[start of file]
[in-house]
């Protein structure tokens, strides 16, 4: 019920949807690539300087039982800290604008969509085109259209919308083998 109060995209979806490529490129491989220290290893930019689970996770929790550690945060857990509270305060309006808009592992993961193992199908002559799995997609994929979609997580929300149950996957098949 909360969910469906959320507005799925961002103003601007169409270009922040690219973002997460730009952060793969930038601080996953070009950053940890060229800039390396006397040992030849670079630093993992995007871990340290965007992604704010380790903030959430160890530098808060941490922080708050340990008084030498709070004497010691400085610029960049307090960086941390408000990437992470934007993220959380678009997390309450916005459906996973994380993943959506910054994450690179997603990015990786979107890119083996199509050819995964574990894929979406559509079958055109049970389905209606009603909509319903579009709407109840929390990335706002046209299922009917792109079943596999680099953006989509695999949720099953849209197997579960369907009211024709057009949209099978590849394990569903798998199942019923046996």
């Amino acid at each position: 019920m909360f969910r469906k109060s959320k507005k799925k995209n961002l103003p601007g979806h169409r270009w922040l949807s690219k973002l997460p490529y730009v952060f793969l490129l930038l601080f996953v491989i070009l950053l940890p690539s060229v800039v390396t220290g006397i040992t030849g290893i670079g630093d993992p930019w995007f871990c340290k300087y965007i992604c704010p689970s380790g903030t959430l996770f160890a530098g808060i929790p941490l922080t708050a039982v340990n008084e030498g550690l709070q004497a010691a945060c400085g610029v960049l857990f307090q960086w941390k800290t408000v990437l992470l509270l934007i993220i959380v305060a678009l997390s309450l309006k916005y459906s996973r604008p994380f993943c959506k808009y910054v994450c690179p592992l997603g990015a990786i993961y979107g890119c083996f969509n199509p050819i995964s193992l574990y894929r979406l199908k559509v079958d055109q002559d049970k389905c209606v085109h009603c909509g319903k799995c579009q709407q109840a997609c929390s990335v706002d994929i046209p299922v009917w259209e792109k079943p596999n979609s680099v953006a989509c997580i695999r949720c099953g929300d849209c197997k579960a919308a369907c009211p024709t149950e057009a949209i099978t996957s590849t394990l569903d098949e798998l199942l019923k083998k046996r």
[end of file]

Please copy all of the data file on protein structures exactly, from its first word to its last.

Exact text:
[in-house]
């Protein structure tokens, strides 16, 4: 019920949807690539300087039982800290604008969509085109259209919308083998 109060995209979806490529490129491989220290290893930019689970996770929790550690945060857990509270305060309006808009592992993961193992199908002559799995997609994929979609997580929300149950996957098949 909360969910469906959320507005799925961002103003601007169409270009922040690219973002997460730009952060793969930038601080996953070009950053940890060229800039390396006397040992030849670079630093993992995007871990340290965007992604704010380790903030959430160890530098808060941490922080708050340990008084030498709070004497010691400085610029960049307090960086941390408000990437992470934007993220959380678009997390309450916005459906996973994380993943959506910054994450690179997603990015990786979107890119083996199509050819995964574990894929979406559509079958055109049970389905209606009603909509319903579009709407109840929390990335706002046209299922009917792109079943596999680099953006989509695999949720099953849209197997579960369907009211024709057009949209099978590849394990569903798998199942019923046996």
């Amino acid at each position: 019920m909360f969910r469906k109060s959320k507005k799925k995209n961002l103003p601007g979806h169409r270009w922040l949807s690219k973002l997460p490529y730009v952060f793969l490129l930038l601080f996953v491989i070009l950053l940890p690539s060229v800039v390396t220290g006397i040992t030849g290893i670079g630093d993992p930019w995007f871990c340290k300087y965007i992604c704010p689970s380790g903030t959430l996770f160890a530098g808060i929790p941490l922080t708050a039982v340990n008084e030498g550690l709070q004497a010691a945060c400085g610029v960049l857990f307090q960086w941390k800290t408000v990437l992470l509270l934007i993220i959380v305060a678009l997390s309450l309006k916005y459906s996973r604008p994380f993943c959506k808009y910054v994450c690179p592992l997603g990015a990786i993961y979107g890119c083996f969509n199509p050819i995964s193992l574990y894929r979406l199908k559509v079958d055109q002559d049970k389905c209606v085109h009603c909509g319903k799995c579009q709407q109840a997609c929390s990335v706002d994929i046209p299922v009917w259209e792109k079943p596999n979609s680099v953006a989509c997580i695999r949720c099953g929300d849209c197997k579960a919308a369907c009211p024709t149950e057009a949209i099978t996957s590849t394990l569903d098949e798998l199942l019923k083998k046996r």